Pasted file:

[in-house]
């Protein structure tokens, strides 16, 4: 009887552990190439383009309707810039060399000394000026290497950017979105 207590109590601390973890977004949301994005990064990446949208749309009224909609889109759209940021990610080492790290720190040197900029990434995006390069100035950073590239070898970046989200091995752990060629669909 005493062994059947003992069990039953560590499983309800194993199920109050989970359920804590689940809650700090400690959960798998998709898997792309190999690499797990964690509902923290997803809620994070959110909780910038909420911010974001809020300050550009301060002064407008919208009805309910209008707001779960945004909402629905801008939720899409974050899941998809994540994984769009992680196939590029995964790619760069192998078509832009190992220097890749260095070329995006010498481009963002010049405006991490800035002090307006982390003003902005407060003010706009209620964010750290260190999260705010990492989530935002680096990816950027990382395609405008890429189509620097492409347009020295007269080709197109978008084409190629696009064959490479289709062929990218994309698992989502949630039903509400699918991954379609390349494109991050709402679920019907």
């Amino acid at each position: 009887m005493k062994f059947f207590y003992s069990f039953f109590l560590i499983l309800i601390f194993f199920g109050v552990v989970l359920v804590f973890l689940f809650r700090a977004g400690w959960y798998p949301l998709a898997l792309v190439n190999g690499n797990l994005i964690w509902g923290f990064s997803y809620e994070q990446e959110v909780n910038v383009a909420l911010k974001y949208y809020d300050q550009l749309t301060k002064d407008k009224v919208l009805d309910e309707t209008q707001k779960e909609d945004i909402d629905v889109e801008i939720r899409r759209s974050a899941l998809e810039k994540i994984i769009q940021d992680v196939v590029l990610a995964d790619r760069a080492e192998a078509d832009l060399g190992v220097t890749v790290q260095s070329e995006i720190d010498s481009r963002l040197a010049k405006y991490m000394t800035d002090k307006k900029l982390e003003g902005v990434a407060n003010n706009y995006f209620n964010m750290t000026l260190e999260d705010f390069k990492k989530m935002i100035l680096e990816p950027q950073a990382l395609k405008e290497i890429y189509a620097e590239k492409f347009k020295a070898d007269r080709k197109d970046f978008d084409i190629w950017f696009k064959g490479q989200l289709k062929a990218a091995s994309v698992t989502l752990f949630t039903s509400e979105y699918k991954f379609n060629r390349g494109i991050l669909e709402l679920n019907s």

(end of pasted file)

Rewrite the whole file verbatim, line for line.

[in-house]
């Protein structure tokens, strides 16, 4: 009887552990190439383009309707810039060399000394000026290497950017979105 207590109590601390973890977004949301994005990064990446949208749309009224909609889109759209940021990610080492790290720190040197900029990434995006390069100035950073590239070898970046989200091995752990060629669909 005493062994059947003992069990039953560590499983309800194993199920109050989970359920804590689940809650700090400690959960798998998709898997792309190999690499797990964690509902923290997803809620994070959110909780910038909420911010974001809020300050550009301060002064407008919208009805309910209008707001779960945004909402629905801008939720899409974050899941998809994540994984769009992680196939590029995964790619760069192998078509832009190992220097890749260095070329995006010498481009963002010049405006991490800035002090307006982390003003902005407060003010706009209620964010750290260190999260705010990492989530935002680096990816950027990382395609405008890429189509620097492409347009020295007269080709197109978008084409190629696009064959490479289709062929990218994309698992989502949630039903509400699918991954379609390349494109991050709402679920019907």
């Amino acid at each position: 009887m005493k062994f059947f207590y003992s069990f039953f109590l560590i499983l309800i601390f194993f199920g109050v552990v989970l359920v804590f973890l689940f809650r700090a977004g400690w959960y798998p949301l998709a898997l792309v190439n190999g690499n797990l994005i964690w509902g923290f990064s997803y809620e994070q990446e959110v909780n910038v383009a909420l911010k974001y949208y809020d300050q550009l749309t301060k002064d407008k009224v919208l009805d309910e309707t209008q707001k779960e909609d945004i909402d629905v889109e801008i939720r899409r759209s974050a899941l998809e810039k994540i994984i769009q940021d992680v196939v590029l990610a995964d790619r760069a080492e192998a078509d832009l060399g190992v220097t890749v790290q260095s070329e995006i720190d010498s481009r963002l040197a010049k405006y991490m000394t800035d002090k307006k900029l982390e003003g902005v990434a407060n003010n706009y995006f209620n964010m750290t000026l260190e999260d705010f390069k990492k989530m935002i100035l680096e990816p950027q950073a990382l395609k405008e290497i890429y189509a620097e590239k492409f347009k020295a070898d007269r080709k197109d970046f978008d084409i190629w950017f696009k064959g490479q989200l289709k062929a990218a091995s994309v698992t989502l752990f949630t039903s509400e979105y699918k991954f379609n060629r390349g494109i991050l669909e709402l679920n019907s």